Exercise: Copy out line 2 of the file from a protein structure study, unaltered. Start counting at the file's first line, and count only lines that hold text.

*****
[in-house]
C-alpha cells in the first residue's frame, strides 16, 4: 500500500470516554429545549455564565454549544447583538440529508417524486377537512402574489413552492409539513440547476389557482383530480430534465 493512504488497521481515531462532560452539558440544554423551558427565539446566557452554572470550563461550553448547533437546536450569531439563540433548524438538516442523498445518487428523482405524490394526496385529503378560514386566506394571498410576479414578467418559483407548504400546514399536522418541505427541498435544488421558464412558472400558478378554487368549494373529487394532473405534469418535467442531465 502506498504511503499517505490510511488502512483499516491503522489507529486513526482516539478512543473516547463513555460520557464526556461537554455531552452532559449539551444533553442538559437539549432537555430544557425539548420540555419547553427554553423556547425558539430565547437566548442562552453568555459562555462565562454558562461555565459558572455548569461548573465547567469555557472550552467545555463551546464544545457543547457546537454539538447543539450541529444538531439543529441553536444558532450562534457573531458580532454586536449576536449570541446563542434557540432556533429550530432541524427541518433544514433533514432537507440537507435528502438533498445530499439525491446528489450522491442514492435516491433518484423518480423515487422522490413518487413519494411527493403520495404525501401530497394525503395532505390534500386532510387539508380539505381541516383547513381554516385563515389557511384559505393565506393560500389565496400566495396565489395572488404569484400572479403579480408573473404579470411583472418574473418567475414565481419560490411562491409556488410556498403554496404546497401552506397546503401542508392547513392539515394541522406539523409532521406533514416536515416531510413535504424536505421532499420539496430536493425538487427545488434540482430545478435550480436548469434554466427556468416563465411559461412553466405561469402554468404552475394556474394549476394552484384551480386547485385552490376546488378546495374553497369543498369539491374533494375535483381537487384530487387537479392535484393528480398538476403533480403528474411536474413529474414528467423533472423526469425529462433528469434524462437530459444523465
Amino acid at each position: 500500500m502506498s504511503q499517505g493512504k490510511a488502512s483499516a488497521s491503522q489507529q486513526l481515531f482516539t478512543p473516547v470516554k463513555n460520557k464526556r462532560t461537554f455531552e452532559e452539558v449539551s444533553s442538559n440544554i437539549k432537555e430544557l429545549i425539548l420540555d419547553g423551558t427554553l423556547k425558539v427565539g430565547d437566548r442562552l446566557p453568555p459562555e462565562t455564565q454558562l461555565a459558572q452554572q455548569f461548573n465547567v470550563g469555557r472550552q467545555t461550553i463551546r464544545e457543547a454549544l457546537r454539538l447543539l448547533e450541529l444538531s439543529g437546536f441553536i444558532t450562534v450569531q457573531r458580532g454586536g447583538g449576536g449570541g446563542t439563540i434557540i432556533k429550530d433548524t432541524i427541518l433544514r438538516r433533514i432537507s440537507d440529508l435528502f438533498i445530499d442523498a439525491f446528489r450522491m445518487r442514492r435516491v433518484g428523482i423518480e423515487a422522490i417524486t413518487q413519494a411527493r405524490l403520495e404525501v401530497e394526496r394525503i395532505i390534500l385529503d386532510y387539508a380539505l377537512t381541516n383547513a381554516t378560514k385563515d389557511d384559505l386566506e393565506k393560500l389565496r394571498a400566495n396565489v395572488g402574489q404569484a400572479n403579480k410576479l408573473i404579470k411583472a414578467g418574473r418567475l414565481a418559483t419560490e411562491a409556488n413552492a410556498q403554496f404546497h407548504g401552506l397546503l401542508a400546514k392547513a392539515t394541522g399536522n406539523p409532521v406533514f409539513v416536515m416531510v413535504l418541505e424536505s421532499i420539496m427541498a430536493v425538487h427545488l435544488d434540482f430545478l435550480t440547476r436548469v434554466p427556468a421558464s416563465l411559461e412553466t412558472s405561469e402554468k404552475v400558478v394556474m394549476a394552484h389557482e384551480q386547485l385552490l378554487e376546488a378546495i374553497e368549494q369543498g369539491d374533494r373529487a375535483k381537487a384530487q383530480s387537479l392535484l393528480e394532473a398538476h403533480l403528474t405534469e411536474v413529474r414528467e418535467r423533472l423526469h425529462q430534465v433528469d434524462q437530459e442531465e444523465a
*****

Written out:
C-alpha cells in the first residue's frame, strides 16, 4: 500500500470516554429545549455564565454549544447583538440529508417524486377537512402574489413552492409539513440547476389557482383530480430534465 493512504488497521481515531462532560452539558440544554423551558427565539446566557452554572470550563461550553448547533437546536450569531439563540433548524438538516442523498445518487428523482405524490394526496385529503378560514386566506394571498410576479414578467418559483407548504400546514399536522418541505427541498435544488421558464412558472400558478378554487368549494373529487394532473405534469418535467442531465 502506498504511503499517505490510511488502512483499516491503522489507529486513526482516539478512543473516547463513555460520557464526556461537554455531552452532559449539551444533553442538559437539549432537555430544557425539548420540555419547553427554553423556547425558539430565547437566548442562552453568555459562555462565562454558562461555565459558572455548569461548573465547567469555557472550552467545555463551546464544545457543547457546537454539538447543539450541529444538531439543529441553536444558532450562534457573531458580532454586536449576536449570541446563542434557540432556533429550530432541524427541518433544514433533514432537507440537507435528502438533498445530499439525491446528489450522491442514492435516491433518484423518480423515487422522490413518487413519494411527493403520495404525501401530497394525503395532505390534500386532510387539508380539505381541516383547513381554516385563515389557511384559505393565506393560500389565496400566495396565489395572488404569484400572479403579480408573473404579470411583472418574473418567475414565481419560490411562491409556488410556498403554496404546497401552506397546503401542508392547513392539515394541522406539523409532521406533514416536515416531510413535504424536505421532499420539496430536493425538487427545488434540482430545478435550480436548469434554466427556468416563465411559461412553466405561469402554468404552475394556474394549476394552484384551480386547485385552490376546488378546495374553497369543498369539491374533494375535483381537487384530487387537479392535484393528480398538476403533480403528474411536474413529474414528467423533472423526469425529462433528469434524462437530459444523465